While concept design of the Future Submarine is reportedly progressing on schedule under Project Sea 1000, questions continue to be asked about the pumpjet propulsion system that is seen as a key feature of the Collins-class replacement.
These queries range from the general to the specific – how does a pumpjet system work, why is it a better option than a sophisticated propeller; and, by the way, what about the reports suggesting that pumpjets are too inefficient at low speeds to make sense on a conventionally-powered submarine?
Several seemingly-ambivalent statements raised early doubts about whether the pump jet system would definitely be used, or whether it remained an option. Some doubts still exist. Certainly the capability was an effective discriminator in the sales pitch by DCNS (now Naval Group) for its Shortfin Barracuda Block 1A, with the company’s then CEO for Australia Sean Costello stressing in early 2016 the significance of France’s readiness to transfer to Australia sovereign control and use of pumpjet propulsion technology resident only in France, the UK and the US.
If selected, the Shortfin Barracuda would utilise a pumpjet propulsor that combined a shrouded rotor and a stator within a duct to significantly reduce the level of radiated noise and avoid cavitation, he said. The stealth and hydrodynamic performances of the system were of course classified, Costello understandably but unhelpfully added.
Yet in October 2017, Naval Group executive director Jean-Michel Billig commented that the Future Submarine may end up with a conventional propeller – a remark swiftly followed by a DCNS statement that although the inclusion of a pumpjet propulsor had been a key element of the company’s winning bid, the Commonwealth would have the final say on the forms of propulsion that would used in the project.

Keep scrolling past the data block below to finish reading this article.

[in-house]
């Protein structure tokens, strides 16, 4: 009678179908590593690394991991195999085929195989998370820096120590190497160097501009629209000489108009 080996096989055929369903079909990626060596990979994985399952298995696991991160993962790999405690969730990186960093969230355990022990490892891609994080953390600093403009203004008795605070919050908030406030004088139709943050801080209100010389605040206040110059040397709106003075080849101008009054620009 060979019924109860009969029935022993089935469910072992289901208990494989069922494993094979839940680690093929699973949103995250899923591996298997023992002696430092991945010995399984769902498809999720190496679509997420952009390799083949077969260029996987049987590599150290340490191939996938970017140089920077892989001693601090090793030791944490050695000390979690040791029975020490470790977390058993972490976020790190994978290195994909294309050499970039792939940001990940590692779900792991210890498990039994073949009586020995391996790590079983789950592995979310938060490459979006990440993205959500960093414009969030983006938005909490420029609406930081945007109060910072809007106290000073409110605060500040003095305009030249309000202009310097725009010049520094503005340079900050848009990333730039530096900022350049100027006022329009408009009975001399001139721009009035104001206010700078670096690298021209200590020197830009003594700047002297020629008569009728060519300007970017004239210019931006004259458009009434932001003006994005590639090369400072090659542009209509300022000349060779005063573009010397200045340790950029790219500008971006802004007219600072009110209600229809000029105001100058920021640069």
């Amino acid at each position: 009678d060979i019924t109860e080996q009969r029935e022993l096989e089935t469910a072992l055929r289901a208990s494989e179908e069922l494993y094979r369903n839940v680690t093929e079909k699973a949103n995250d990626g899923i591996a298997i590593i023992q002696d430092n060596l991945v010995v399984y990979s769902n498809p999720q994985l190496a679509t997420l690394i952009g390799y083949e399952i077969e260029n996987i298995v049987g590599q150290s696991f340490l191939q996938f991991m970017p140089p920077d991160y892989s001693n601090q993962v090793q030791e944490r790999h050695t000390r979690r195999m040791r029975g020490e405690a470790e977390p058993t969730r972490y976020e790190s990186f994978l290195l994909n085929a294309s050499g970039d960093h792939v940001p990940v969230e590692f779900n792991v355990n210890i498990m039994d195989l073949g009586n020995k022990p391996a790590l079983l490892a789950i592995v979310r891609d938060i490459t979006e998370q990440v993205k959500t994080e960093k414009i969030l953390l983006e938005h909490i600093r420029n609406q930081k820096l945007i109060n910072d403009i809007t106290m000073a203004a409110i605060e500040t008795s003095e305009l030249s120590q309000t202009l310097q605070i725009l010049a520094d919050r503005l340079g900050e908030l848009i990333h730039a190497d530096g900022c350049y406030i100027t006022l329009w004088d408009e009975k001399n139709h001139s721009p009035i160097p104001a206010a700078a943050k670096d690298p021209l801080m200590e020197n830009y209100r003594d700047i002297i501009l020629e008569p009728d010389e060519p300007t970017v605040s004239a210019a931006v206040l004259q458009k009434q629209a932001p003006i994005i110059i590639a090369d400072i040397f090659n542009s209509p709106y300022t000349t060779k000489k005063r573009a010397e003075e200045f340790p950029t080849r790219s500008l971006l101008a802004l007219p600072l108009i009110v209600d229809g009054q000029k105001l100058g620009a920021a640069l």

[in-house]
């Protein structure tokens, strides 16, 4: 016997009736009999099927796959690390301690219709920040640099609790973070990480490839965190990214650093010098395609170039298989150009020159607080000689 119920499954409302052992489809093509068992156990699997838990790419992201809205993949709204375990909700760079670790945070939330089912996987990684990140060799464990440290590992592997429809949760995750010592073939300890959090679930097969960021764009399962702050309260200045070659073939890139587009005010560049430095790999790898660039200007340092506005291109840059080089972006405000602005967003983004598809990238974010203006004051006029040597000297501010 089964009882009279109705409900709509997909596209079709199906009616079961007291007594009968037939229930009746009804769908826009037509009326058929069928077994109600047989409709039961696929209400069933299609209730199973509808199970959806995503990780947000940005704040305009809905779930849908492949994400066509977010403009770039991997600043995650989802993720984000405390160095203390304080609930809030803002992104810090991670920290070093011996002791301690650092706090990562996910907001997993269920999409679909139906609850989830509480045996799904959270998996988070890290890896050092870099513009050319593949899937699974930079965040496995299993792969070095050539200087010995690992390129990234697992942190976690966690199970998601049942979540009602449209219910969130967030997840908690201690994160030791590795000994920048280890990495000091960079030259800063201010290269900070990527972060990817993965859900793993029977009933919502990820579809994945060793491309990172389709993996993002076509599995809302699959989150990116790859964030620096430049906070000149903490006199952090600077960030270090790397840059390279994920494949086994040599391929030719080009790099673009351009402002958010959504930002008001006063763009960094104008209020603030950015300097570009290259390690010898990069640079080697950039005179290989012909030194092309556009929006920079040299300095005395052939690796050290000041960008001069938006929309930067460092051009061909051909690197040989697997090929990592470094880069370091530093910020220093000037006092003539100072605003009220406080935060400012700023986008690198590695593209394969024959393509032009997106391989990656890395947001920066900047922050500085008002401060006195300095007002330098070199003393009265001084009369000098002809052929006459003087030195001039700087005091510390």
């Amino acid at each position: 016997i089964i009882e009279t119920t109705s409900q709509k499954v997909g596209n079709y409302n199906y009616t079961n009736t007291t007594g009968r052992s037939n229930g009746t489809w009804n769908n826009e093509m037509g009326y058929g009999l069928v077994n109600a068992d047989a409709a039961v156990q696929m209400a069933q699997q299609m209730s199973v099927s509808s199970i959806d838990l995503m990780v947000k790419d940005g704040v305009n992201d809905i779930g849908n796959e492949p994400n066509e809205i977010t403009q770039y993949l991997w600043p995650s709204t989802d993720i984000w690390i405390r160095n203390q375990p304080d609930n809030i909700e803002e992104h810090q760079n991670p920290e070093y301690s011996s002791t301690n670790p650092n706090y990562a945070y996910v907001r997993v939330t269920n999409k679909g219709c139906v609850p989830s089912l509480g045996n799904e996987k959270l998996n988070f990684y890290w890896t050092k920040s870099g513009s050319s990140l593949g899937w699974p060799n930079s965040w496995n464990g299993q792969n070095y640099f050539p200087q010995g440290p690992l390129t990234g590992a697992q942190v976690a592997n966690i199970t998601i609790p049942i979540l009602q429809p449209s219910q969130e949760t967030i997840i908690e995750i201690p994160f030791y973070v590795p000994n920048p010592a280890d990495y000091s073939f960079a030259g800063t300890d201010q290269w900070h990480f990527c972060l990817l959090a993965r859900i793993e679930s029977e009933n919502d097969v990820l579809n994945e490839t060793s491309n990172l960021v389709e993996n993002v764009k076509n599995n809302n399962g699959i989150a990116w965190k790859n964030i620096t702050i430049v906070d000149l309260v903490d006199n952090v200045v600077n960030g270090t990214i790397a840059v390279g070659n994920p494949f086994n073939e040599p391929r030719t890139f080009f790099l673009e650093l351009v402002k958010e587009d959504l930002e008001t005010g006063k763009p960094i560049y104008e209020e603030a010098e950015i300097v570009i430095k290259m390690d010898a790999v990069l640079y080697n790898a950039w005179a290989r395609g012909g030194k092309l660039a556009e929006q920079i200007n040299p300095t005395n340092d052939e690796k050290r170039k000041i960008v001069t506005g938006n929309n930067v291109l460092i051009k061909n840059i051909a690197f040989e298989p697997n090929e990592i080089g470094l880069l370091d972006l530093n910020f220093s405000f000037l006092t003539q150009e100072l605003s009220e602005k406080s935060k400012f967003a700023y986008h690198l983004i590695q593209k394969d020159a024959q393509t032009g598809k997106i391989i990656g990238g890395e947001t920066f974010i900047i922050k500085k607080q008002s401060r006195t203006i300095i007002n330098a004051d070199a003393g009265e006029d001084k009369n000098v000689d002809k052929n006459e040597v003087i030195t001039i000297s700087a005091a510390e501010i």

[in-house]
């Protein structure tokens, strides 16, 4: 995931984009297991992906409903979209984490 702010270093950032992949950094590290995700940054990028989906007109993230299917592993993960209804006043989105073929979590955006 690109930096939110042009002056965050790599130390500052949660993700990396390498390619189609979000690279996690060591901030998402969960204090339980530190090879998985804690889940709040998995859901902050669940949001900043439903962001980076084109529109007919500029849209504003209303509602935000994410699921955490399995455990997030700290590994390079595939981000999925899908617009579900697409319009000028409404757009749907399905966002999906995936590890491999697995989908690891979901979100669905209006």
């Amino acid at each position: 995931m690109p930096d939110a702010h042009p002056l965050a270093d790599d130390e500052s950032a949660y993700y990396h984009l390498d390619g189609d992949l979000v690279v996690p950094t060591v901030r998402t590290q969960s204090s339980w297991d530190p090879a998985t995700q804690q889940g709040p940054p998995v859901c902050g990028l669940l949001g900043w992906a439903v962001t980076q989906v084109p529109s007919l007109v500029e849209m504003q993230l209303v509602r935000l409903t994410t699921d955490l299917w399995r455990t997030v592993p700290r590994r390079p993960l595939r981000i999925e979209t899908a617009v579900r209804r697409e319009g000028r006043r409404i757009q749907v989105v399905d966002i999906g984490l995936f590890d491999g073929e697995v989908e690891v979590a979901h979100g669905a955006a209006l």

Head of the Future Submarine project, Rear Admiral Greg Sammut, subsequently confirmed at Senate Estimates that a pumpjet system would be used, adding that some claims about the capability were misleading. “It’s not purely for use in nuclear submarines; it can be efficient across the entire speed range, taking account of the submarine’s size, the speed required and stealth,” he stated. “It needs to be tuned to the hull of the submarine; the hull needs to be tuned to the pumpjet.” This in essence rebutted comments on the subject made by former Collins-class commander Philip Stanford prior to selection of the Shortfin Barracuda. Stanford, then a senior member of the team representing the unsuccessful German bidder TKMS and its Type 216 design, noted that average speeds during the long transits required by Australian submarines were about 10 knots, albeit with moderately faster sprints interspersed with much slower speeds while snorkelling at periscope depth.
“When you’re on station and you’re there for six weeks, if you’re ever doing more than four knots there’s something wrong. If you can be doing two or three knots that’s much better. It’s only when you get above double digits or the high teens that the pumpjet starts to deliver greater efficiencies.”
Lees verder op Australiandefence.com.au/